CONSULTING PLANNERS OF MASSACHUSETTS
Expertise for Communities
"Surgeon General Dr. Vivek Murthy recently released an advisory addressing an “epidemic of loneliness and isolation” in the United States.
For reasons that are a little bit unclear—declining religiosity, the rise of social media, maybe—for a long time now, Americans have been reporting more time spent alone, smaller social networks, and fewer people they can confide in. Isolation is not a trivial thing, but a serious threat to survival, coming with increased stress, insomnia, suicide risk, and hypertension, the Surgeon General warns.
The report describes loneliness and disconnection as a national health concern comparable to obesity, diabetes, and smoking. People in poor health or with disabilities, LGBTQ people, and single parents are particularly susceptible, as are young people (who seem to be uniquely struggling right now).
Unfortunately, all these factors were worsened by the pandemic. There are probably few Americans who weren’t affected by loneliness at some point during this period.
“...the social infrastructure of the community” is what we need to strengthen and rebuild."
By CPM member, Carol Todreas
The Gap is laying off hundreds of employees, Bed Bath &Beyond is finished and many others are ailing and failing. Retail is in a wild state of flux. Nothing is certain; yet consumers are still buying goods and most interestingly it has been predicted that brick and mortar is in a period of growth despite the other fact that e-commerce is also predicted to gain more of the consumer spending pie. The point is that even though banks may be toppling and there is talk of recession, consumers are still consuming.
With such a vibrant retail scene, there is much to talk about. However, leases and tenants still are fundamental, and they are evolving. Here is a glance at what is now transpiring.
Leases and Related:
• Demand for good locations is greater than supply; much competition for space exists in established malls and shopping streets.
(According to Cushman and Wakefield, the national retail vacancy rate fell to 5.7% at the end of the year, its lowest level since 2007.)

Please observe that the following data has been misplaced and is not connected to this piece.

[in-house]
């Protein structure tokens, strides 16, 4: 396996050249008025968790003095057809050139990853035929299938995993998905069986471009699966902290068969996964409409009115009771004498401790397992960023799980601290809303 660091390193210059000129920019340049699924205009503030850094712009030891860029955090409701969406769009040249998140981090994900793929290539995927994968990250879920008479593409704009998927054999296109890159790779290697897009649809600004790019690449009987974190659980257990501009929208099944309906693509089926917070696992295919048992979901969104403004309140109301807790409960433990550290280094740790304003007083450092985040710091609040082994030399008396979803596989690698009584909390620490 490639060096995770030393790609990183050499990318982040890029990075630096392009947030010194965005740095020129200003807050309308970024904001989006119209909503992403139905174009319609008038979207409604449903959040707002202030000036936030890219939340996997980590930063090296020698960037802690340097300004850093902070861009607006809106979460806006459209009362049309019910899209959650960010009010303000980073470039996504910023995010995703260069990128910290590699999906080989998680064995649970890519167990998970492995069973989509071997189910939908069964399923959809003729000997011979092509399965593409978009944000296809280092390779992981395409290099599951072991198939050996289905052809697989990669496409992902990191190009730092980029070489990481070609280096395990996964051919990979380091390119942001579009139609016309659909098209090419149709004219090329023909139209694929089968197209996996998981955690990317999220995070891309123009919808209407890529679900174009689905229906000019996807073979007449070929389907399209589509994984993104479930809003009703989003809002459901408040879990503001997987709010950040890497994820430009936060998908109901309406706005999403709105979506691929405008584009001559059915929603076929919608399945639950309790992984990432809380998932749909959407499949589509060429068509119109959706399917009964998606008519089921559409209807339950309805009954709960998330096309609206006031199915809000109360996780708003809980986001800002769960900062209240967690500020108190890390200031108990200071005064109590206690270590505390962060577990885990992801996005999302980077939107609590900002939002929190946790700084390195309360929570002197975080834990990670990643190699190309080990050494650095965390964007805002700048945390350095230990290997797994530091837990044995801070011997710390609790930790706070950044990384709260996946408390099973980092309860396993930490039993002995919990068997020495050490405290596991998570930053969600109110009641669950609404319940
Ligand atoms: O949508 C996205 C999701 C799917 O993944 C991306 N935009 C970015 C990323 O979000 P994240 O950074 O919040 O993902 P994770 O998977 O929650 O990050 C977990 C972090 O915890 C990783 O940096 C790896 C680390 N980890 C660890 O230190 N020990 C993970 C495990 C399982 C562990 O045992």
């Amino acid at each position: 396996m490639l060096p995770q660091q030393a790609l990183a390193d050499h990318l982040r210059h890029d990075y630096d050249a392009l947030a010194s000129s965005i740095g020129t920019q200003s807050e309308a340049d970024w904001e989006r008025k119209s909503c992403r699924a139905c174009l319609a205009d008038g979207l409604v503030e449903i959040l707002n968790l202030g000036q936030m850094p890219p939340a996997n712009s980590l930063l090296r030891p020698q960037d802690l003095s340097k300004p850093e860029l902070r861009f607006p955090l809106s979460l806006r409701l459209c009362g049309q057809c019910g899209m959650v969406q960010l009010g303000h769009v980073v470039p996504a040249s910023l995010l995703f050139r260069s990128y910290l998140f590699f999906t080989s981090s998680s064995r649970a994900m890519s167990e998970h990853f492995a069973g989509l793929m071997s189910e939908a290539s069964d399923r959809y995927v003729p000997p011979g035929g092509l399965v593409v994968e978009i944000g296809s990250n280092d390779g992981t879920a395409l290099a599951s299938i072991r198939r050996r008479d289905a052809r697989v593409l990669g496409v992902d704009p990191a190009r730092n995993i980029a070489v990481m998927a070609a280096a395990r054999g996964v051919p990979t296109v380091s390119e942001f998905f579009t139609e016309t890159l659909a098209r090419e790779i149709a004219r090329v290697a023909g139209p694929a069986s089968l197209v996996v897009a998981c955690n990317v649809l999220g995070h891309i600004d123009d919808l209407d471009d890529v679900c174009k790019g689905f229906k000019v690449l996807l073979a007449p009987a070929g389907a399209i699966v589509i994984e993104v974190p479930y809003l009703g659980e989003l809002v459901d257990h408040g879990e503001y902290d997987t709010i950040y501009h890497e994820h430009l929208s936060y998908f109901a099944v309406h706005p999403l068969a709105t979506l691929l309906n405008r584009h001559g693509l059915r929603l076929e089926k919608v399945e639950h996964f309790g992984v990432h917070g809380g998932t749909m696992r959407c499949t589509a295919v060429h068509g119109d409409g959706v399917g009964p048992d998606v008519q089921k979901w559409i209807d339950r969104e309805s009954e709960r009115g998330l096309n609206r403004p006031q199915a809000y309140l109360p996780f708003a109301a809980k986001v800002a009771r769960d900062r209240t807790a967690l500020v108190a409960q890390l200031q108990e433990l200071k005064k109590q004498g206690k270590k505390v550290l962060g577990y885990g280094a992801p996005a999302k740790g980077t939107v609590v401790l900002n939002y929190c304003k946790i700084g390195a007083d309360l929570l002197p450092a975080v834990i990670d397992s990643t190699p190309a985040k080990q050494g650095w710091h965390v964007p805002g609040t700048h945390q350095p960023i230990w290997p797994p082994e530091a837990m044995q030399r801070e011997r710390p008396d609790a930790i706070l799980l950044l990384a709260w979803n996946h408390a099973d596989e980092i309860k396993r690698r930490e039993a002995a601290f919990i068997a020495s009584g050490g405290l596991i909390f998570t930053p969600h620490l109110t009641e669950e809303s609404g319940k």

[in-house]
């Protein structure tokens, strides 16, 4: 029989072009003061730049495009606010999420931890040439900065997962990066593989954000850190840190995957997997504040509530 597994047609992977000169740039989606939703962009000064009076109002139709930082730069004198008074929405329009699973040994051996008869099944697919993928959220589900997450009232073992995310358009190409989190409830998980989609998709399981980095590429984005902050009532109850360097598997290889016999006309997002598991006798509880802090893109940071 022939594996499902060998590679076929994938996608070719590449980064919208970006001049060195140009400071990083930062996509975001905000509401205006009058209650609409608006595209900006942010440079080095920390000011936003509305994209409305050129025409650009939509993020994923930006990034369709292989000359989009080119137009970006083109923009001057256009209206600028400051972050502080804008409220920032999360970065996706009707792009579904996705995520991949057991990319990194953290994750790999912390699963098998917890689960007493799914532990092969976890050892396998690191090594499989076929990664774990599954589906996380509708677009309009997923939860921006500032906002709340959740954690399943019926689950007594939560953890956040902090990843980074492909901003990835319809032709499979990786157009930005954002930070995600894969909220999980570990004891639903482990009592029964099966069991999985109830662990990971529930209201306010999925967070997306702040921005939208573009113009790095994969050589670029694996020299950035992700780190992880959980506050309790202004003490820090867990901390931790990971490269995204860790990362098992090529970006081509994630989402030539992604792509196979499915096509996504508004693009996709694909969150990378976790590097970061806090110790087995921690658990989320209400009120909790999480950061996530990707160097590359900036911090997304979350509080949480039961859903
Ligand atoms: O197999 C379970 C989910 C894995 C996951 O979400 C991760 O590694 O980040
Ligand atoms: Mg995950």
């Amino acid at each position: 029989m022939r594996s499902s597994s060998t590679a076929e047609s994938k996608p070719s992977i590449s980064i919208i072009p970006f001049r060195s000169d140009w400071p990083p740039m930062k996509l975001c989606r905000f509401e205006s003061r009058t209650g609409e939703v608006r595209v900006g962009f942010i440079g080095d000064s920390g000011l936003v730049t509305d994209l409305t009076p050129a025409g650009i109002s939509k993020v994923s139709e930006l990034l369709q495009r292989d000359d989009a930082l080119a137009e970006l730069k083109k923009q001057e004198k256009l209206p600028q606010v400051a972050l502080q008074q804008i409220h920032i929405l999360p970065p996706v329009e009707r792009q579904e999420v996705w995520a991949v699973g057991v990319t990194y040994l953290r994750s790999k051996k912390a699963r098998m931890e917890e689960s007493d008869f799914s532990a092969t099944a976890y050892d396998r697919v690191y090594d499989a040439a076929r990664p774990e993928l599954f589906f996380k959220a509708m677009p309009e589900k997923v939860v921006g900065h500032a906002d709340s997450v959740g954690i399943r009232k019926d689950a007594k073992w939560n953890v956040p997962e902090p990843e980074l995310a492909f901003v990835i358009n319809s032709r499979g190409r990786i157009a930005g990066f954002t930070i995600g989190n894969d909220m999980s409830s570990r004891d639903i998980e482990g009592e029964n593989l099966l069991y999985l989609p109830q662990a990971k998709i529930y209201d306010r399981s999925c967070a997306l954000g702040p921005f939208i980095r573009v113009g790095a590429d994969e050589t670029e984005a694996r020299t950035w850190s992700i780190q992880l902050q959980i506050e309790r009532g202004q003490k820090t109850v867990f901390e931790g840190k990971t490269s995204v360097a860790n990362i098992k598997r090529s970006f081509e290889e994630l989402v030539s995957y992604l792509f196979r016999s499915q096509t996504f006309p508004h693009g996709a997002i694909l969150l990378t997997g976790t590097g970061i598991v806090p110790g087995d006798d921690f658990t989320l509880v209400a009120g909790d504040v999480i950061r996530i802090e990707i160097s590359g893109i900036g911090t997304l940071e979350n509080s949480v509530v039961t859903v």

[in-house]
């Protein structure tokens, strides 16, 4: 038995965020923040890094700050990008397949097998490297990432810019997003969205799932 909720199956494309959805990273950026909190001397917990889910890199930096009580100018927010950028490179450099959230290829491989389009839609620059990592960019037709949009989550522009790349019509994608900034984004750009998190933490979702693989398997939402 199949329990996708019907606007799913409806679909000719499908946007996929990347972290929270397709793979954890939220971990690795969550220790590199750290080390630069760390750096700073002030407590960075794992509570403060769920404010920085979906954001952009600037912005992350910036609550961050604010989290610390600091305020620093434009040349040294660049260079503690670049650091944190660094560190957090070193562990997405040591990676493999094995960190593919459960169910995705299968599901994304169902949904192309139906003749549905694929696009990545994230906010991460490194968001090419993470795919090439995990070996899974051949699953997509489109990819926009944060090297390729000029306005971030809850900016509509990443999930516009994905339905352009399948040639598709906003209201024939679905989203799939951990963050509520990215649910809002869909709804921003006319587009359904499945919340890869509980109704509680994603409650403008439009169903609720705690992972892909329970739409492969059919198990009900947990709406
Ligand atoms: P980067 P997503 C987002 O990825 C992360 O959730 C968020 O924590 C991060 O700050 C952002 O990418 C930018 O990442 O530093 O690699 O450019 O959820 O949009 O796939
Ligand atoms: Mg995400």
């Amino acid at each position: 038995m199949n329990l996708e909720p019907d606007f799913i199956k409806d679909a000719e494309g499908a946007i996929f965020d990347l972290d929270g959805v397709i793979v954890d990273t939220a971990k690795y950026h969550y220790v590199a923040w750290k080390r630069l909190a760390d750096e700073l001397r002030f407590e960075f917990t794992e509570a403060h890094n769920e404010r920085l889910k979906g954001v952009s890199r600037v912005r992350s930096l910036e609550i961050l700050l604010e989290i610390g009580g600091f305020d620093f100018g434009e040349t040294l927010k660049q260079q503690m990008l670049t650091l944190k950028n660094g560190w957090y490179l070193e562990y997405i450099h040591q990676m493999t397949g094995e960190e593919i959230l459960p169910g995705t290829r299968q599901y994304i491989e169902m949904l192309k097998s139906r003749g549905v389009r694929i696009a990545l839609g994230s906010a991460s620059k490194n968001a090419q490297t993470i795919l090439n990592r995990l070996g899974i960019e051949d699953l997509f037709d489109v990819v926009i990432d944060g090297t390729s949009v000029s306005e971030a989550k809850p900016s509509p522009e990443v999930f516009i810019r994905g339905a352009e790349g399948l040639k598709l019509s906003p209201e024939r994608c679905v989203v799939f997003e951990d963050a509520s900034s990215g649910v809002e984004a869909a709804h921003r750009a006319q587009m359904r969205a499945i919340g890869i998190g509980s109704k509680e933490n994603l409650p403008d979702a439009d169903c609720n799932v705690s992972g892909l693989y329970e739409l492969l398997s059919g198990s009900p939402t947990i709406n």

• Lease negotiations continue in the trend that started before the pandemic: they are more individualized and creative with landlords being flexible and working to help each tenant.
• Newer brick and mortar tenants may want only 6-24 months to test the market; other more experienced tenants may want more typical 20-year term leases.
• Leases are tending to have annual increases to keep up with inflation, instead of at pre-scheduled times which was the convention before the pandemic.
• Rents in high-demand suburban locations are now almost the same or the same as in dense urban locations; rents have been increasing as populations migrate and drive demand.
Tenants and Related:
• E-commerce retailers continue to open physical stores.
• Tenants now want creative store design to attract customers.
• Tenants want stores to be sized and configured for ease of circulating and entry/exit.
• Store design needs to accommodate multi-channel selling; the success of tenants depends on being able to coordinate merchandise between Internet and physical store.
• Stores touting a low carbon footprint either because of design and construction or merchandise selection (or both) are noted and preferred by Millennials and Generation Z customers.
• Pop-up tenants remain an important element of any mall or shopping street. It does not matter the retail category, from food to clothes to jewelry, consumers gravitate to something new and different.
• Mixed-use projects can be risky for retail tenants; each project should be evaluated for its retail market potential.
To date pre-owned, resale and second-hand stores are big attractions for consumers. They are exactly on point for those who want to save money, hunt for treasures, and save the environment which happens to be most of us.
In this category look for RaaS or resale as a service. This niche concept began on the Internet but has been far more profitable in physical stores. Specifically it is a partnership between brands and resale platforms. The brand sells its oversupply of merchandise to a third party brick and mortar store. As such the resale store becomes the sales service for the left over merchandise and eliminates the middle man.
The two most recognized national chains in this category are ThredUP and Trove; however, several similar concepts are in the pipeline, and local retailers will be finding some innovative way to add their own twist to the concept. There will be various adaptations of the concept, mixing and matching new merchandise with edited pre-owned, second hand goods in one brick and mortar store.
The take a way: Retail brick and mortar lives and breathes and shoppers buy…….when it is right.
Carol Todreas is retail consultant for Todreas Hanley Associates, Cambridge, Mass.